If you want to grow root crops (such as potatoes and carrots) or beans and peas, you’ll need a larger container. Some good choices include Styrofoam coolers, wooden crates, plastic crates (which may need a liner such as landscape fabric in order to hold the soil), and plastic ice cream buckets (ask at your local ice cream parlor for their empties). Garbage cans, wooden barrels, metal washbasins, old wheelbarrows that have become rusty and full of holes, or plastic clothes hampers are great options for planting larger crops such as tomatoes, potatoes, and squash.

What Grows Well in a Container

The following are suitable vegetables to grow in containers:












To grow lettuce, spinach, salad greens, radishes, and green onions, you need a container approximately 8 to 10 inches wide and at least 6 inches deep. In this size container you could grow two or three of your leafy greens and up to a dozen radishes or green onions. For growing carrots, beets, peas, and beans—just remember your peas and beans will produce a better harvest if they are grown on a trellis or supported in some way—the best size container is approximately 12 to 16 inches wide and at least 10 inches deep. If you choose a rectangular container, you could make great use of the space by growing your peas and beans in the back and planting your root crops in front of them.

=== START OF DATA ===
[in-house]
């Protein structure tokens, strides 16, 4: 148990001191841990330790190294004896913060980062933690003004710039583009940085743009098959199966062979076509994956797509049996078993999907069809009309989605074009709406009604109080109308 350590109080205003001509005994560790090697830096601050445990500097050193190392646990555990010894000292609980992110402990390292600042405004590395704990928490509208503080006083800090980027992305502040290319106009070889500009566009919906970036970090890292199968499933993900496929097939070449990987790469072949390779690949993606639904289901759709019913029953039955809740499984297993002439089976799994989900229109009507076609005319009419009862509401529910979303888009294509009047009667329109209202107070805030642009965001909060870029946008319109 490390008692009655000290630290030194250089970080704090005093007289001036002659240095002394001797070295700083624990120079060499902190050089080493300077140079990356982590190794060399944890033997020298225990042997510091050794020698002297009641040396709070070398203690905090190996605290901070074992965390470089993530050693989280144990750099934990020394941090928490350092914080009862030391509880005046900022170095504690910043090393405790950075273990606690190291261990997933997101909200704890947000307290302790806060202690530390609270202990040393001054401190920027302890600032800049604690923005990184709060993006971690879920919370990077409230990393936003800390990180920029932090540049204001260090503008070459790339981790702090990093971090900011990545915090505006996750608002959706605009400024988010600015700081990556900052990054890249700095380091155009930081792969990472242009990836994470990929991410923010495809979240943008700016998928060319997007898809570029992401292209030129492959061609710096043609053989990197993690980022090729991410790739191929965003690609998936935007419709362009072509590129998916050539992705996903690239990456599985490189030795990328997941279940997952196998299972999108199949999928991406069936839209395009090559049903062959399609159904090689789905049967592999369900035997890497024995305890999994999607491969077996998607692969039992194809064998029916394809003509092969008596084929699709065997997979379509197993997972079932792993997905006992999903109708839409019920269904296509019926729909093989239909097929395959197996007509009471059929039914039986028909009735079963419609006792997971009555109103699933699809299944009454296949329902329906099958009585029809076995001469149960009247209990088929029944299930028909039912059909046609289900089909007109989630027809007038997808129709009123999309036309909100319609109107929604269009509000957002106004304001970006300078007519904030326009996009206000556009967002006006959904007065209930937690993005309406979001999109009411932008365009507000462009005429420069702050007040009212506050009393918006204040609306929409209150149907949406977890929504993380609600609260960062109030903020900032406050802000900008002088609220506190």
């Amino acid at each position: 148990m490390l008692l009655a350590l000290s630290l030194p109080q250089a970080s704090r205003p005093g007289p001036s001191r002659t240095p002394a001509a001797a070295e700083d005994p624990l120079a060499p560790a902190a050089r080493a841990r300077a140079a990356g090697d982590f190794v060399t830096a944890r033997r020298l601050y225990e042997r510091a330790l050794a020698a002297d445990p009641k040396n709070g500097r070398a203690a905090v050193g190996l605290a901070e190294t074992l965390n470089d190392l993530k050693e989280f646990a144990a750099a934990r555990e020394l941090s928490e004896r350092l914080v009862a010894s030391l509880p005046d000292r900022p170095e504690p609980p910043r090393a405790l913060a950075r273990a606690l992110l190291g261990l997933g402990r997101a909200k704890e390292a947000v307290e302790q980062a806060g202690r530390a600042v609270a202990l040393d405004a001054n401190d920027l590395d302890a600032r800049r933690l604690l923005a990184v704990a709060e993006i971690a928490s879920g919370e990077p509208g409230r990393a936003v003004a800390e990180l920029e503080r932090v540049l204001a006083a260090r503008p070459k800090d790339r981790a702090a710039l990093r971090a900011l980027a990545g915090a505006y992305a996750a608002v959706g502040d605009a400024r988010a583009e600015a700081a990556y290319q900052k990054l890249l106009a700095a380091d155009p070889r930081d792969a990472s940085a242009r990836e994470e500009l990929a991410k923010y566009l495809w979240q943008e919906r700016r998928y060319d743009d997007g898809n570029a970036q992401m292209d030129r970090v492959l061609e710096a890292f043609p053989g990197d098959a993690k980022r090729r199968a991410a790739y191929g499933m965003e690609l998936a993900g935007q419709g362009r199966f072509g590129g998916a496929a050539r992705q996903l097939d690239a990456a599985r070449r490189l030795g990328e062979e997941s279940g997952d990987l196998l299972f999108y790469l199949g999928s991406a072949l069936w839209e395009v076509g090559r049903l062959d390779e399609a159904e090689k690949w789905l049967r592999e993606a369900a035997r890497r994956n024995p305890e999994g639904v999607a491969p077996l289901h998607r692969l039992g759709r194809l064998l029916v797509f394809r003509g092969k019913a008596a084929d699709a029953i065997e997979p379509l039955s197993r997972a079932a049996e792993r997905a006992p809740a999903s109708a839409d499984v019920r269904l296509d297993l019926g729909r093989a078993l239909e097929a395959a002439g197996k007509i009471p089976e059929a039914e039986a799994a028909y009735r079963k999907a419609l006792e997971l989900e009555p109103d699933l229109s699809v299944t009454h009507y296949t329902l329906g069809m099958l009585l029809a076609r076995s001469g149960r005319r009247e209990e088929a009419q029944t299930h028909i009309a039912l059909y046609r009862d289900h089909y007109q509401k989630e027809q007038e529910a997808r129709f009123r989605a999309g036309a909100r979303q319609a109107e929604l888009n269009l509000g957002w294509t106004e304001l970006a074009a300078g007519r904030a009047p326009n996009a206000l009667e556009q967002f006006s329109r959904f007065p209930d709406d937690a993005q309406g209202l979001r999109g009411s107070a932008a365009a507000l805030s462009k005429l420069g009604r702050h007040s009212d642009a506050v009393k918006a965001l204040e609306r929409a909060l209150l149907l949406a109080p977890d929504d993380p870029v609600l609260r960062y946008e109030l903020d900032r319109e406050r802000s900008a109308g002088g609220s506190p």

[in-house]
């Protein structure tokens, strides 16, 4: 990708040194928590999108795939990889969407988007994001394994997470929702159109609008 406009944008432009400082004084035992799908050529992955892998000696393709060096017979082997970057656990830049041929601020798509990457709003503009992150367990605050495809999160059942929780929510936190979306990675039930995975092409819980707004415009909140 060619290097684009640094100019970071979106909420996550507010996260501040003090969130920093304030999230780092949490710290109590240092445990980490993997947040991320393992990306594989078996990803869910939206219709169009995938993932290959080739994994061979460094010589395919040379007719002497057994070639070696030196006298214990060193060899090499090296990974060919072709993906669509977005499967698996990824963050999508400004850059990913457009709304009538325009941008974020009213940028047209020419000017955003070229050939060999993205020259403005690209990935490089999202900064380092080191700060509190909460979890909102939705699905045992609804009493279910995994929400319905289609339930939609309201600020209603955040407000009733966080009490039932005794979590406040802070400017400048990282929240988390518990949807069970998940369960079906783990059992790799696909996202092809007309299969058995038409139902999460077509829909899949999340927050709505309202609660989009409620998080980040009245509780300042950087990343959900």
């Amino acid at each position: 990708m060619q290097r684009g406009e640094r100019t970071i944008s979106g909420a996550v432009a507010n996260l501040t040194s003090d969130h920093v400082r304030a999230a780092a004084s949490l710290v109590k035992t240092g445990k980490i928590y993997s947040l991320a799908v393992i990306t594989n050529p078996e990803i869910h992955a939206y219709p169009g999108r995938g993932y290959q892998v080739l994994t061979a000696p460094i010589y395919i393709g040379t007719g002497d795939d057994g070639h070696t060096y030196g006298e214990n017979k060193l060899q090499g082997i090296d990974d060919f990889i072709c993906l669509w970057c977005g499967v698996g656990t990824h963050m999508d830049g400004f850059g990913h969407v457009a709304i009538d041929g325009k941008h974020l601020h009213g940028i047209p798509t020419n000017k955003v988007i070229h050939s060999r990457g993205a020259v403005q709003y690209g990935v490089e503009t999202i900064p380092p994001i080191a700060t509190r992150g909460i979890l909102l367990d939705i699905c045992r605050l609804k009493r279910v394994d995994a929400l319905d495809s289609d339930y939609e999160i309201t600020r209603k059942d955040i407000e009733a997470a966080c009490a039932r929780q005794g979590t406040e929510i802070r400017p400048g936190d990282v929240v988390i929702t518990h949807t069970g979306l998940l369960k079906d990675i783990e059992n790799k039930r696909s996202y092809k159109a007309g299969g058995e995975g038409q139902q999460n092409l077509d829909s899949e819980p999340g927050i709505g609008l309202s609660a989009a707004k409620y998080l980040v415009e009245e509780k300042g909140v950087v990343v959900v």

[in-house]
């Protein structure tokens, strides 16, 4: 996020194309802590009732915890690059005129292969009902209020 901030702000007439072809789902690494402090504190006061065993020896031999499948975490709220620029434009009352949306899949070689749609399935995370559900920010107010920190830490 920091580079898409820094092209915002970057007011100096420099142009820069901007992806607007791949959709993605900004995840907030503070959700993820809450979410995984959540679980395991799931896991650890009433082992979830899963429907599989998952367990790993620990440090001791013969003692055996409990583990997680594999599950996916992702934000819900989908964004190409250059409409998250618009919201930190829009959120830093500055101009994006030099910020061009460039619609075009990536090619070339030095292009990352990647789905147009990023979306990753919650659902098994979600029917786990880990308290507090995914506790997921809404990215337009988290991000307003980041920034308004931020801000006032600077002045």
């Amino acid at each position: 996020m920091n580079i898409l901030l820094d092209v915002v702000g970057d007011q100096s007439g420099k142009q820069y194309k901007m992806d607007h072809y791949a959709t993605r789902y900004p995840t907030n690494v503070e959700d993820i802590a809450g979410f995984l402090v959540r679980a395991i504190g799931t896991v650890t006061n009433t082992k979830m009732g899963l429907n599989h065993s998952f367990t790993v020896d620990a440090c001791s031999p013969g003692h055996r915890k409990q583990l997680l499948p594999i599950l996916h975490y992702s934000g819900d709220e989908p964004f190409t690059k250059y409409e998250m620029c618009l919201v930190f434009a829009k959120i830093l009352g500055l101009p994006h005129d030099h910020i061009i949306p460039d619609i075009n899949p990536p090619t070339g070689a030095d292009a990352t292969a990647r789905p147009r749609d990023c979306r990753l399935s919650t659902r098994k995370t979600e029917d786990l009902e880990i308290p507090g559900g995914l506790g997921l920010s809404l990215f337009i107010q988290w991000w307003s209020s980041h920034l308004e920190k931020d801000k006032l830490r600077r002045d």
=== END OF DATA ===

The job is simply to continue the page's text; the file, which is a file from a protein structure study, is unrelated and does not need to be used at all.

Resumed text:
Larger vegetables, such as tomatoes, cucumbers, cabbage, broccoli, peppers, potatoes, or dwarf corn, need a container at least 16 inches wide and with at least 18 inches of soil to grow well. For best results, use transplants when growing these vegetables (except for potatoes and corn). Grow only one of these plants in each container. To fill up the pot and make it look more attractive, plant lettuce or herbs around the base of the larger plant.


If you want to grow a lot of vegetables on your balcony or patio, emphasize your vertical space by using trellises or fences. Grow vegetables that can be trained to grow upright, such as snow peas, shelling peas, pole beans, cucumbers, and tomatoes. Choose attractive materials like bamboo, metal, or wood to make trellises or stakes for your plants.

There are also fruits that do well in containers:



Kumquats, lemons, and dwarf varieties of other fruit trees (must be grown in large pots on a patio in the summer and brought indoors or sheltered when the weather gets cold)

Do not use only potting soil for your fruit trees and shrubs because there is not enough organic matter in it